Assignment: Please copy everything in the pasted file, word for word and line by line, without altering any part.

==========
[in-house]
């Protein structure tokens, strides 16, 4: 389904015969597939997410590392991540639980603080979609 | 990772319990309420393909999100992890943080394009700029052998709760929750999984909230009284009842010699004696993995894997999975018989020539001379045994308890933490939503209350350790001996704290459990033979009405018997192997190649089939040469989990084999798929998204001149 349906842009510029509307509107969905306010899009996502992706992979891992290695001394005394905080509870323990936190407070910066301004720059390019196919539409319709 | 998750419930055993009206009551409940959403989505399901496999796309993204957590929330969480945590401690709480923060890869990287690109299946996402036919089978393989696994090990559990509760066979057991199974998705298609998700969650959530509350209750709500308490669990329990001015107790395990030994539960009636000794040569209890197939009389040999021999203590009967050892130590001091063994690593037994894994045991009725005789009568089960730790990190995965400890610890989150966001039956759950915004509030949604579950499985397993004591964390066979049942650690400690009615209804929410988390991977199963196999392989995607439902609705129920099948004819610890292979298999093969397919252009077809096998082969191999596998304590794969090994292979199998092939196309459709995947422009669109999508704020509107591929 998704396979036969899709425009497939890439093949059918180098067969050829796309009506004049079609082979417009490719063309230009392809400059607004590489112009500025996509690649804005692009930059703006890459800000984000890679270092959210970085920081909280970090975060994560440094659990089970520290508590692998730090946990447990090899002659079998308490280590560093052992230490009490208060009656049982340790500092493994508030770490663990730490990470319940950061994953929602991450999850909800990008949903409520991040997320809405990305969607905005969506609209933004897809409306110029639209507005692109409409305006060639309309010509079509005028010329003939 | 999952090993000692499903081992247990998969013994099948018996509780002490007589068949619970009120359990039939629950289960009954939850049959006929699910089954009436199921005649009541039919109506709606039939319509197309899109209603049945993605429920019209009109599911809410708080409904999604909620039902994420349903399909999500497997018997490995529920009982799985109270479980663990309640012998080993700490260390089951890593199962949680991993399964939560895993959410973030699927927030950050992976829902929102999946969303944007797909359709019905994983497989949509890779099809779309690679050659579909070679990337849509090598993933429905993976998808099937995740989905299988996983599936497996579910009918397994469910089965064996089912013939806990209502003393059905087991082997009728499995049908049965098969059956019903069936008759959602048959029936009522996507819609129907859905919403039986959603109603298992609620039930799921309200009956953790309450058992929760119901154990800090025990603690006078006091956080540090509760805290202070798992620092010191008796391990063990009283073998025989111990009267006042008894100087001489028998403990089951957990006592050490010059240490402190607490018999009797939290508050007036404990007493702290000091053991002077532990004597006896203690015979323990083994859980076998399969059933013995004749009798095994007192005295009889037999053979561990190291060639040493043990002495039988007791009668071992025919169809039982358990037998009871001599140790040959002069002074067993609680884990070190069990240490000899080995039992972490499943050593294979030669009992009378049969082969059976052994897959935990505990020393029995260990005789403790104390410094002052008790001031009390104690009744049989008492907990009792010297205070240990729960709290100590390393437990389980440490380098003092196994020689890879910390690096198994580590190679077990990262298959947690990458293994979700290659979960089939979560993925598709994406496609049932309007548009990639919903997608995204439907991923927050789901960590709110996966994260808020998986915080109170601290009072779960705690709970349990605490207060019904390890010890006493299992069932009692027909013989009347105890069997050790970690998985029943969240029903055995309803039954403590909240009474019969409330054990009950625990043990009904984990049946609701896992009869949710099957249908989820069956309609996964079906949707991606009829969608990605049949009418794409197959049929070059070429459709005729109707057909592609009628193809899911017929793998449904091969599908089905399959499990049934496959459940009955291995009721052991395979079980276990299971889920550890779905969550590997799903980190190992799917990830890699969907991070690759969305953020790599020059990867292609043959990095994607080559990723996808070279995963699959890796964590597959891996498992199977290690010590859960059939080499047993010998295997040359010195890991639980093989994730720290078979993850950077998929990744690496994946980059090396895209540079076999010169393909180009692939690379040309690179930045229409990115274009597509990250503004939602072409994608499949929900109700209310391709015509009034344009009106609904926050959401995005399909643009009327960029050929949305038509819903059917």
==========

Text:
[in-house]
């Protein structure tokens, strides 16, 4: 389904015969597939997410590392991540639980603080979609 | 990772319990309420393909999100992890943080394009700029052998709760929750999984909230009284009842010699004696993995894997999975018989020539001379045994308890933490939503209350350790001996704290459990033979009405018997192997190649089939040469989990084999798929998204001149 349906842009510029509307509107969905306010899009996502992706992979891992290695001394005394905080509870323990936190407070910066301004720059390019196919539409319709 | 998750419930055993009206009551409940959403989505399901496999796309993204957590929330969480945590401690709480923060890869990287690109299946996402036919089978393989696994090990559990509760066979057991199974998705298609998700969650959530509350209750709500308490669990329990001015107790395990030994539960009636000794040569209890197939009389040999021999203590009967050892130590001091063994690593037994894994045991009725005789009568089960730790990190995965400890610890989150966001039956759950915004509030949604579950499985397993004591964390066979049942650690400690009615209804929410988390991977199963196999392989995607439902609705129920099948004819610890292979298999093969397919252009077809096998082969191999596998304590794969090994292979199998092939196309459709995947422009669109999508704020509107591929 998704396979036969899709425009497939890439093949059918180098067969050829796309009506004049079609082979417009490719063309230009392809400059607004590489112009500025996509690649804005692009930059703006890459800000984000890679270092959210970085920081909280970090975060994560440094659990089970520290508590692998730090946990447990090899002659079998308490280590560093052992230490009490208060009656049982340790500092493994508030770490663990730490990470319940950061994953929602991450999850909800990008949903409520991040997320809405990305969607905005969506609209933004897809409306110029639209507005692109409409305006060639309309010509079509005028010329003939 | 999952090993000692499903081992247990998969013994099948018996509780002490007589068949619970009120359990039939629950289960009954939850049959006929699910089954009436199921005649009541039919109506709606039939319509197309899109209603049945993605429920019209009109599911809410708080409904999604909620039902994420349903399909999500497997018997490995529920009982799985109270479980663990309640012998080993700490260390089951890593199962949680991993399964939560895993959410973030699927927030950050992976829902929102999946969303944007797909359709019905994983497989949509890779099809779309690679050659579909070679990337849509090598993933429905993976998808099937995740989905299988996983599936497996579910009918397994469910089965064996089912013939806990209502003393059905087991082997009728499995049908049965098969059956019903069936008759959602048959029936009522996507819609129907859905919403039986959603109603298992609620039930799921309200009956953790309450058992929760119901154990800090025990603690006078006091956080540090509760805290202070798992620092010191008796391990063990009283073998025989111990009267006042008894100087001489028998403990089951957990006592050490010059240490402190607490018999009797939290508050007036404990007493702290000091053991002077532990004597006896203690015979323990083994859980076998399969059933013995004749009798095994007192005295009889037999053979561990190291060639040493043990002495039988007791009668071992025919169809039982358990037998009871001599140790040959002069002074067993609680884990070190069990240490000899080995039992972490499943050593294979030669009992009378049969082969059976052994897959935990505990020393029995260990005789403790104390410094002052008790001031009390104690009744049989008492907990009792010297205070240990729960709290100590390393437990389980440490380098003092196994020689890879910390690096198994580590190679077990990262298959947690990458293994979700290659979960089939979560993925598709994406496609049932309007548009990639919903997608995204439907991923927050789901960590709110996966994260808020998986915080109170601290009072779960705690709970349990605490207060019904390890010890006493299992069932009692027909013989009347105890069997050790970690998985029943969240029903055995309803039954403590909240009474019969409330054990009950625990043990009904984990049946609701896992009869949710099957249908989820069956309609996964079906949707991606009829969608990605049949009418794409197959049929070059070429459709005729109707057909592609009628193809899911017929793998449904091969599908089905399959499990049934496959459940009955291995009721052991395979079980276990299971889920550890779905969550590997799903980190190992799917990830890699969907991070690759969305953020790599020059990867292609043959990095994607080559990723996808070279995963699959890796964590597959891996498992199977290690010590859960059939080499047993010998295997040359010195890991639980093989994730720290078979993850950077998929990744690496994946980059090396895209540079076999010169393909180009692939690379040309690179930045229409990115274009597509990250503004939602072409994608499949929900109700209310391709015509009034344009009106609904926050959401995005399909643009009327960029050929949305038509819903059917």